National Occupational Classification NOC

Posted in Labour Market Impact Assessment LMIA

The National Occupational Classification (NOC), provides standardized criteria for describing the work performed by Canadians in the labour market. It gives statisticians, labour market analysts, career counselors, employers and individual job seekers a consistent way to collect data and describe and understand the nature of work and positions.

When considering whether nor not a NOC code works for you, you should consider your duties not your title. Titles are often ambiguous and interchangeable between different organizations and companies. For this reason, when determining the proper NOC for you, you should rely more heavily on duties as they typically remain the same across the board regardless of job title.

The NOC is used for:

  • defining and collecting statistics;
  • managing information databases;
  • analyzing labour market trends; and
  • extracting practical career planning information.

You will need to determine what NOC a temporary foreign worker falls under before you proceed to next steps. Depending on the NOC code, this will determine what the criteria are for such a position as well as the expectations and obligations of an employer hiring a person in such a position.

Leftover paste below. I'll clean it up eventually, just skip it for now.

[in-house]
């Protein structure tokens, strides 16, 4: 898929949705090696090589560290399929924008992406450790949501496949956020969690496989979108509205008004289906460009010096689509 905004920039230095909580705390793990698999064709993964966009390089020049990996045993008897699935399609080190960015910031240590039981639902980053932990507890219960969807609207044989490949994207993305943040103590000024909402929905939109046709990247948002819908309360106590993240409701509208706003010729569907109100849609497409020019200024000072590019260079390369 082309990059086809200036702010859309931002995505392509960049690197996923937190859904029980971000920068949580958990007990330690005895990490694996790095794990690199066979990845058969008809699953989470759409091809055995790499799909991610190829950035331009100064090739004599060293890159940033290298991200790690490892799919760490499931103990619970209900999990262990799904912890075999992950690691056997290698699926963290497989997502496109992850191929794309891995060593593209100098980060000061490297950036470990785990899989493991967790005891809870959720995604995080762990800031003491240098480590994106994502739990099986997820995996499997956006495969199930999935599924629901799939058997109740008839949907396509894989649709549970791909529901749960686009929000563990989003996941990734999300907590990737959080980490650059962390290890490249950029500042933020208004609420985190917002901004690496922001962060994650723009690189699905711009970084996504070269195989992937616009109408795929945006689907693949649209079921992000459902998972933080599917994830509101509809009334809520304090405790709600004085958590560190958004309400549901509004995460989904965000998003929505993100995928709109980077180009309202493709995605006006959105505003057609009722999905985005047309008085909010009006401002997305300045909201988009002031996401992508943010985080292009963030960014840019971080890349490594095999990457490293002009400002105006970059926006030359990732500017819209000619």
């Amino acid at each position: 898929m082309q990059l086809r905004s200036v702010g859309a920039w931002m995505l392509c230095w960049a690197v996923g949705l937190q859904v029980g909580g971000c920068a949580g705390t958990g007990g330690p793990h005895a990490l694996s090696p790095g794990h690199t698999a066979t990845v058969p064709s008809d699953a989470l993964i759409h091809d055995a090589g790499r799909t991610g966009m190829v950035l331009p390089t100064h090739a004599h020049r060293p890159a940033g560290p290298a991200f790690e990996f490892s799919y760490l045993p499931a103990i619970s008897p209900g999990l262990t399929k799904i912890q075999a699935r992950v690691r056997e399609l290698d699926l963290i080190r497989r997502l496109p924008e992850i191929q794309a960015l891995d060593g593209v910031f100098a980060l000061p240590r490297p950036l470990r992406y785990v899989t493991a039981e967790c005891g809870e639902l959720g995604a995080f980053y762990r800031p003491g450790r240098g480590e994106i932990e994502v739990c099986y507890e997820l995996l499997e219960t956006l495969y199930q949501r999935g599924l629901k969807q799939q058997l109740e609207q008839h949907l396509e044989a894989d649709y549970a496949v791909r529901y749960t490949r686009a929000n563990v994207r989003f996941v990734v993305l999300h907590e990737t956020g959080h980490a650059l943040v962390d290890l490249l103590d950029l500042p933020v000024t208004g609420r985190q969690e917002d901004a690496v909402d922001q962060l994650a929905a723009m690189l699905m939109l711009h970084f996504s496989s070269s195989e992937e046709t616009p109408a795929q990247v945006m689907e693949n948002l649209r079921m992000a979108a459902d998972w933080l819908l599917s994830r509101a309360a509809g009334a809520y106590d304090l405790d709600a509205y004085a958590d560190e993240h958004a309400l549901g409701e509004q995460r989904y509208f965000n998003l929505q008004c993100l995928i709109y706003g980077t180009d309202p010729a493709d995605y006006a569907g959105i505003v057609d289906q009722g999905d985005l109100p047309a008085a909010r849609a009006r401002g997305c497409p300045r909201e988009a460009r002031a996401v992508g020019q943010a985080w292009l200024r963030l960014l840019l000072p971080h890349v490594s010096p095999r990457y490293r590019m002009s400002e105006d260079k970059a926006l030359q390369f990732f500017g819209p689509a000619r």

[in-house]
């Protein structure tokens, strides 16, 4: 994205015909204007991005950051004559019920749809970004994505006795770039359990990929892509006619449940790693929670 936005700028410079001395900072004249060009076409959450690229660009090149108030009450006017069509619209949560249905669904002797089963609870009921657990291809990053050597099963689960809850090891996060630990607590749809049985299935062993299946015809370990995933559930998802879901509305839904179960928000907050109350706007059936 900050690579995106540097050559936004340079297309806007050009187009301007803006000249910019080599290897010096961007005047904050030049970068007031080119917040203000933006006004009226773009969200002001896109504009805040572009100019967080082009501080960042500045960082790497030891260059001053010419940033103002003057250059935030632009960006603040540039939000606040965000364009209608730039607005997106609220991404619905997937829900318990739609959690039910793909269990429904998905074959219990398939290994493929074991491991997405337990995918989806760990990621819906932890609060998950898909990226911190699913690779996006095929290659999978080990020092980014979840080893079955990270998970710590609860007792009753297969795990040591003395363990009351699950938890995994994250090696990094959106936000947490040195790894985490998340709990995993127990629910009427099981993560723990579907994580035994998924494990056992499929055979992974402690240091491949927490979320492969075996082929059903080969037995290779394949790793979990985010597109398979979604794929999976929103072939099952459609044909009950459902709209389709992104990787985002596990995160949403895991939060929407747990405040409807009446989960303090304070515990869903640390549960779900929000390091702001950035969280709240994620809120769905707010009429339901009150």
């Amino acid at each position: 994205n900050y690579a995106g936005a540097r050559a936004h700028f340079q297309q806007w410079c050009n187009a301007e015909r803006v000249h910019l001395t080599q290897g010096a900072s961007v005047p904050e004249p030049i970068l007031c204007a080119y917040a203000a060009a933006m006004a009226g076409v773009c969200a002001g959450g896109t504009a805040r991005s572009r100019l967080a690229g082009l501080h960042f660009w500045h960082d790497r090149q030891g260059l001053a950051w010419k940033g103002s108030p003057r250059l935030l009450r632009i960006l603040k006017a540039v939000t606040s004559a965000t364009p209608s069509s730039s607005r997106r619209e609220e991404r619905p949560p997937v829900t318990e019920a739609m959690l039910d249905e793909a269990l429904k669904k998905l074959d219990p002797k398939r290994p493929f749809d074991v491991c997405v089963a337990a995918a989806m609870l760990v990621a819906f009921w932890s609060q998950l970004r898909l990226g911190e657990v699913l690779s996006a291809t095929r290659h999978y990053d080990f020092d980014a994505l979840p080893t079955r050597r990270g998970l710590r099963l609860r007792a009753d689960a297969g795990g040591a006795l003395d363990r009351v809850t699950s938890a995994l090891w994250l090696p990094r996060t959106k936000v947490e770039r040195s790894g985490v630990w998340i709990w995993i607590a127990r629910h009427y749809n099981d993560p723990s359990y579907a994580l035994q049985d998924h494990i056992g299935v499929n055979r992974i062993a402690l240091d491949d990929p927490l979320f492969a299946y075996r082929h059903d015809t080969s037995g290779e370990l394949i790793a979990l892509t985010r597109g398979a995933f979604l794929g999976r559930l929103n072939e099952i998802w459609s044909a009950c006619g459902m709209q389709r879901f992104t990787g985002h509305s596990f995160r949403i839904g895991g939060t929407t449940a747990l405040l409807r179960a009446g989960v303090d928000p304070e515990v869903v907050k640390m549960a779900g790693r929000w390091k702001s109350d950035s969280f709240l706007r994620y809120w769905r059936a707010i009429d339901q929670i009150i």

To find the NOC code of the available position, employers should:

1. Visit the NOC website

2. Conduct a search based on the criteria of your choosing, such as job title

3. Review each of the occupations provided in the list until you have found one that works for you

4. Select the digit NOC code associated with the occupation that matches the education, employment requirements and main duties of the available position

Once the most appropriate NOC code has been found, you can determine its skill level.  Positions under the High skilled Occupations are defined as:

Management Occupations (first digit 0)
Occupations that begin with the digit 0 refer to management occupations

Skill level A (second digit 1)
The entry requirements are:

  • University degree (bachelor’s, masters or doctorate)

Skill level B (second digit 2 or 3)
The entry requirements are:

  • 2 to 3 years of post-secondary education at community college
  • 2 to 5 years of apprenticeship training; or
  • 3 to 4 years of secondary school and more than 2 years of on-the-job training, occupation specific training courses or specific work experience.

Occupations with supervisory or significant health and safety responsibilities, such as: firefighters, police officers and registered nursing assistants are all assigned to skill level B, for example.

Tags: Work Permit Canadian Temporary Residence Canadian Immigration Labour Market Opinion LMO

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